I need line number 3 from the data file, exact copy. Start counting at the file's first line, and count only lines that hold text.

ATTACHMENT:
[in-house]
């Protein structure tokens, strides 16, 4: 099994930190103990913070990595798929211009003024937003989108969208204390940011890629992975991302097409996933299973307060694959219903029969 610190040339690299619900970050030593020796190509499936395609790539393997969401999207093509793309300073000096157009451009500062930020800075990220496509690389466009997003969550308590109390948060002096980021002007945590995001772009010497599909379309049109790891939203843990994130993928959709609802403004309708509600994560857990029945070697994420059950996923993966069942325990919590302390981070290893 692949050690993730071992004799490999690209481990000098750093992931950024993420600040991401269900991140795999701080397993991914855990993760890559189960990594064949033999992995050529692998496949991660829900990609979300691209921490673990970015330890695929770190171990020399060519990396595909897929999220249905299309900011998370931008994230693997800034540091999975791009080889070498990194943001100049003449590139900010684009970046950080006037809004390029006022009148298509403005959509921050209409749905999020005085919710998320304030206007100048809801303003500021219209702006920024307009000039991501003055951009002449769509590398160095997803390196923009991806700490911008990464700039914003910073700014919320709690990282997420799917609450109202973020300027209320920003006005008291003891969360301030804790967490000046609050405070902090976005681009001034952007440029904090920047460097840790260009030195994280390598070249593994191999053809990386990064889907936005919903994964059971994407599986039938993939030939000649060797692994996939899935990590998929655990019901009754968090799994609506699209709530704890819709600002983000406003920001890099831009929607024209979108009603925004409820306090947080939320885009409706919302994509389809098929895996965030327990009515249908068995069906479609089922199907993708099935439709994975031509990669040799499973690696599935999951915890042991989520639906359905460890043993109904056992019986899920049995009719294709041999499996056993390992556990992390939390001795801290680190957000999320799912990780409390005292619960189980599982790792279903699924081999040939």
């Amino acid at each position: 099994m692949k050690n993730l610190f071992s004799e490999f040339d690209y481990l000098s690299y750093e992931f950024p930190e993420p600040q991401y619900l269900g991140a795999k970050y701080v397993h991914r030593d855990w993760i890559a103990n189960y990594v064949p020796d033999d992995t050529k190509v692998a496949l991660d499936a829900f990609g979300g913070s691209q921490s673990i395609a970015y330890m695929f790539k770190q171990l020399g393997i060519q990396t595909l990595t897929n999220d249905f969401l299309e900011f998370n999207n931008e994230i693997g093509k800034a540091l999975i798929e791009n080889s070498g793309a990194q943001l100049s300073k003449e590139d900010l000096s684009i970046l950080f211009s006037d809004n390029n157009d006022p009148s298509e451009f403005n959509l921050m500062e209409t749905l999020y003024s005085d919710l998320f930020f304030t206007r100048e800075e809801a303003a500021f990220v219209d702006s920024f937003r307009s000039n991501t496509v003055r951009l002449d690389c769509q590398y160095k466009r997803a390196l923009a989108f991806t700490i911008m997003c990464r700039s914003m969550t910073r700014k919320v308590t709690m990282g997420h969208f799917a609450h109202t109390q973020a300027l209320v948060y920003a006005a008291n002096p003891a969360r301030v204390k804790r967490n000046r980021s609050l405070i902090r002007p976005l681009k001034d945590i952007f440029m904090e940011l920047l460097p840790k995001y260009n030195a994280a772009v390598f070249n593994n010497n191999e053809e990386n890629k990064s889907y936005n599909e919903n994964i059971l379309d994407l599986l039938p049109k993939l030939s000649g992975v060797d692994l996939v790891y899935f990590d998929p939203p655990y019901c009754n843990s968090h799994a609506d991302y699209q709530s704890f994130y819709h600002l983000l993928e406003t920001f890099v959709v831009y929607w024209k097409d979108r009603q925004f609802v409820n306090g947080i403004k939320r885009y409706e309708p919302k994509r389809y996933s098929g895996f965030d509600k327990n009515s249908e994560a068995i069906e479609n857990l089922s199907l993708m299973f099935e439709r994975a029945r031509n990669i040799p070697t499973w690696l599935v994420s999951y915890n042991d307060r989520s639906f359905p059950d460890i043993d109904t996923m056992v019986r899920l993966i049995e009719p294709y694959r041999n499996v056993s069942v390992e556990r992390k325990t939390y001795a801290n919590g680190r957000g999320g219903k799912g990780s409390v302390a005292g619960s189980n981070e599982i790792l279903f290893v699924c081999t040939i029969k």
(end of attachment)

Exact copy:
């Amino acid at each position: 099994m692949k050690n993730l610190f071992s004799e490999f040339d690209y481990l000098s690299y750093e992931f950024p930190e993420p600040q991401y619900l269900g991140a795999k970050y701080v397993h991914r030593d855990w993760i890559a103990n189960y990594v064949p020796d033999d992995t050529k190509v692998a496949l991660d499936a829900f990609g979300g913070s691209q921490s673990i395609a970015y330890m695929f790539k770190q171990l020399g393997i060519q990396t595909l990595t897929n999220d249905f969401l299309e900011f998370n999207n931008e994230i693997g093509k800034a540091l999975i798929e791009n080889s070498g793309a990194q943001l100049s300073k003449e590139d900010l000096s684009i970046l950080f211009s006037d809004n390029n157009d006022p009148s298509e451009f403005n959509l921050m500062e209409t749905l999020y003024s005085d919710l998320f930020f304030t206007r100048e800075e809801a303003a500021f990220v219209d702006s920024f937003r307009s000039n991501t496509v003055r951009l002449d690389c769509q590398y160095k466009r997803a390196l923009a989108f991806t700490i911008m997003c990464r700039s914003m969550t910073r700014k919320v308590t709690m990282g997420h969208f799917a609450h109202t109390q973020a300027l209320v948060y920003a006005a008291n002096p003891a969360r301030v204390k804790r967490n000046r980021s609050l405070i902090r002007p976005l681009k001034d945590i952007f440029m904090e940011l920047l460097p840790k995001y260009n030195a994280a772009v390598f070249n593994n010497n191999e053809e990386n890629k990064s889907y936005n599909e919903n994964i059971l379309d994407l599986l039938p049109k993939l030939s000649g992975v060797d692994l996939v790891y899935f990590d998929p939203p655990y019901c009754n843990s968090h799994a609506d991302y699209q709530s704890f994130y819709h600002l983000l993928e406003t920001f890099v959709v831009y929607w024209k097409d979108r009603q925004f609802v409820n306090g947080i403004k939320r885009y409706e309708p919302k994509r389809y996933s098929g895996f965030d509600k327990n009515s249908e994560a068995i069906e479609n857990l089922s199907l993708m299973f099935e439709r994975a029945r031509n990669i040799p070697t499973w690696l599935v994420s999951y915890n042991d307060r989520s639906f359905p059950d460890i043993d109904t996923m056992v019986r899920l993966i049995e009719p294709y694959r041999n499996v056993s069942v390992e556990r992390k325990t939390y001795a801290n919590g680190r957000g999320g219903k799912g990780s409390v302390a005292g619960s189980n981070e599982i790792l279903f290893v699924c081999t040939i029969k």